Unlike other parts of the world, peace and stability prevail in the Asia Pacific. This isn’t happenstance. It takes collective commitment by peaceful nations.

The recent Rim of the Pacific (RIMPAC) training exercise is essential to building a stable foundation for regional peace and stability. It is among the essential elements that contribute towards building trust and commitment with U.S. allies and partners.

Twenty-two nations, from the Atlantic to South and Central America and throughout the Pacific joined with India, Canada and the U.S. in the recently concluded 2014 RIMPAC training exercise to improve interoperability of military competencies and enhance cooperation among peaceful nations. Participating nations gain invaluable training that will aid in deterring armed conflicts, resolving international disputes peacefully, and ensuring the safety of sea lanes and security on the world’s oceans. RIMPAC also provides training in humanitarian assistance and disaster relief, actions aimed at restoring communities devastated by natural disasters and enabling speedy economic recovery.

To demonstrate the far-reaching scope of RIMPAC, this year’s exercise included units from Australia, Brunei, Canada, Chile, Colombia, France, India, Indonesia, Japan, Malaysia, Mexico, the Netherlands, New Zealand, Norway, the People’s Republic of China, Peru, the Republic of Korea, the Republic of the Philippines, Singapore, Tonga, the United Kingdom and the United States – 22 nations in all. There were 49 surface ships led by the U.S. aircraft carrier USS Ronald Reagan, six submarines, more than 200 aircraft and an estimated 25,000 personnel.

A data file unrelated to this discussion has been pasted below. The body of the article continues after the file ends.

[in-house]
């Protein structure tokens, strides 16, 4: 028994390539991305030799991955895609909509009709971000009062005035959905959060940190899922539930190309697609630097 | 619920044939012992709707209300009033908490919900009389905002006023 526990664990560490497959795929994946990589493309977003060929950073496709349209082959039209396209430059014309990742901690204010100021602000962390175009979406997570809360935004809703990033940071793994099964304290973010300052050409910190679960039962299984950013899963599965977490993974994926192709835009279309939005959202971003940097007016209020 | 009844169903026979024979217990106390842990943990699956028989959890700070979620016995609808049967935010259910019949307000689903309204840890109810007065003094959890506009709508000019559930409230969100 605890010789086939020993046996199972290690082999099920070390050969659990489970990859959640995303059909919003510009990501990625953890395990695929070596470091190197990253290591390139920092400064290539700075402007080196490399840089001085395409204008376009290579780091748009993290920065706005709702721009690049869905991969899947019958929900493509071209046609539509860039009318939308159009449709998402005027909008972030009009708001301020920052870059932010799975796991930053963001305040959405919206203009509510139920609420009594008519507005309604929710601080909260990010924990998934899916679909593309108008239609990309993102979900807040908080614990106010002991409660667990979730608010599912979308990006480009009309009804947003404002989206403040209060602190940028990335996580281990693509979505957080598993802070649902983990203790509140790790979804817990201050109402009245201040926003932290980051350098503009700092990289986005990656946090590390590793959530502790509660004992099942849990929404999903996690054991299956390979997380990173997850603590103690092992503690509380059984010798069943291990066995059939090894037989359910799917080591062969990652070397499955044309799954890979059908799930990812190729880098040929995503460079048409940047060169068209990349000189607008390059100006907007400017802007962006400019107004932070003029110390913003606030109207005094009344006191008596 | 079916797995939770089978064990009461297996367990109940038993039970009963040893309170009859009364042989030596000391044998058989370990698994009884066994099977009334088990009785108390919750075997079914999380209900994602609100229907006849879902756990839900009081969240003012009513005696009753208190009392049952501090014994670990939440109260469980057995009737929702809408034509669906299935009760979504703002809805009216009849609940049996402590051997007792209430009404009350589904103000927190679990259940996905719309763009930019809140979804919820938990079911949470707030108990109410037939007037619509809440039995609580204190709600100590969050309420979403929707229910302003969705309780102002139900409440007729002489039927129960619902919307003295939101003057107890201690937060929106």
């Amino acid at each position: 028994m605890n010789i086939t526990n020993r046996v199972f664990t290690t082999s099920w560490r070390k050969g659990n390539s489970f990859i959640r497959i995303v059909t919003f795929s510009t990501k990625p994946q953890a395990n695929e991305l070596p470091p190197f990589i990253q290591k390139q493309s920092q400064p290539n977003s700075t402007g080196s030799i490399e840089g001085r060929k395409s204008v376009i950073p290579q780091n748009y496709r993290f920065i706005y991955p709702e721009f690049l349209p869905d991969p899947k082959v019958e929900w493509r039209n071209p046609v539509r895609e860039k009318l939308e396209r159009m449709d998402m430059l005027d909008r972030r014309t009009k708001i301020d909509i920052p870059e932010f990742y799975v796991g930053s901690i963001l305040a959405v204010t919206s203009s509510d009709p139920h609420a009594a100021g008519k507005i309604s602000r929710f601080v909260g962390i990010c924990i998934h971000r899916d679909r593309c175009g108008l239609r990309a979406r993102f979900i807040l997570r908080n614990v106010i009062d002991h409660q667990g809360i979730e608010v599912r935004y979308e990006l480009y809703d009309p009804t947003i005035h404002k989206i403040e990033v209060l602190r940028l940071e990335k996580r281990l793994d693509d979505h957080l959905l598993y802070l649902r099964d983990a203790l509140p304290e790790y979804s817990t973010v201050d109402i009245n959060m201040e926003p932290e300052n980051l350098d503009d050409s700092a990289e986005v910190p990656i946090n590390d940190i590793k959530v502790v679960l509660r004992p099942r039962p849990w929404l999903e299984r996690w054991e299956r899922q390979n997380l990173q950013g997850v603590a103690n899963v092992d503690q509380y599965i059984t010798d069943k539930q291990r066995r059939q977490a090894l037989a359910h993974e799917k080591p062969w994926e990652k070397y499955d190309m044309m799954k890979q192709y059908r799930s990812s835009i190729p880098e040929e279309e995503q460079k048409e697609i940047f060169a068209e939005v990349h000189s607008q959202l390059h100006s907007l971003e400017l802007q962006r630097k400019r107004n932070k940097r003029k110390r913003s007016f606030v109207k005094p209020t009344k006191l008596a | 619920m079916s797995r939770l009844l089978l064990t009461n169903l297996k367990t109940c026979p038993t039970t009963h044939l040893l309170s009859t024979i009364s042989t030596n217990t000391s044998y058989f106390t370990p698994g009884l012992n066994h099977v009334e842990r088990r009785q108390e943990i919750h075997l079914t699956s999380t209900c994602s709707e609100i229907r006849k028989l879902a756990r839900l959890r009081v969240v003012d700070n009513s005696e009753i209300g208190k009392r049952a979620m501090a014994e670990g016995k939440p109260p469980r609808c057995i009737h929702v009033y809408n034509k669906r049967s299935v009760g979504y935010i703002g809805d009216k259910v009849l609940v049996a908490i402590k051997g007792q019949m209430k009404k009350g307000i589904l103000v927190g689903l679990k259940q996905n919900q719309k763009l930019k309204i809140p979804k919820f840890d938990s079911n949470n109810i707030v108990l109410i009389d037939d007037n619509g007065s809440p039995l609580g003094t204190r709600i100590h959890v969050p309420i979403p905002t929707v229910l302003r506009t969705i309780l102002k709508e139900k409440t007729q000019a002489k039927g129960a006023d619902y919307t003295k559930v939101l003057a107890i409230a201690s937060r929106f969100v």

This year marked the first time hospital ships participated in RIMPAC. Two hospital ships, the “Peace Ark” from China and USNS Mercy from the U.S., were used to conduct intensive training in medical personnel exchanges, military medicine exchanges, and medical evacuation and mass casualty training to highlight the valuable capability hospital ships bring to the Pacific.

The training syllabus demonstrates the diversity of training exercises. It included sharing of military medicine, humanitarian assistance and disaster relief response, counter-piracy exercises, mine clearance operations, explosive ordnance disposal training, and diving and salvage operations, in addition to military amphibious operations, gunnery and missile training, and anti-submarine and air defense exercises.

U.S. Vice Admiral Kenneth Floyd, Commander of the U.S. Third Fleet based in San Diego, who led this year’s RIMPAC, commented “The relationships that are forged at RIMPAC span oceans and years…a unique opportunity for us to get to know each other, to train together and provide some level of trust when we are out on the high seas together in the future.”

Royal Australian Navy Rear Admiral Simon Cullen, serving as the Deputy Commander of RIMPAC, commented that the training exercise helped international participants hone their skills that are crucial to ensuring the safety of the sea lanes and security on the world’s oceans. “This was an opportunity for the participants to take advantage of the excellent training infrastructure and ranges that are available in the Hawaiian Islands.” Cullen said.  “It enabled individual units to conduct training that they could not otherwise have in their own waters.”

Hundreds of training exercises of smaller scope are held annually across the Asia Pacific. The exercises are essential to preserving regional security and range from improving military capabilities of participating nations, to improving interoperability between combined forces, to facilitating rapid response to natural disasters.

These training events ensure that peace and stability prevail throughout the Asia Pacific, and that the region remains the dominant force in the global economy.

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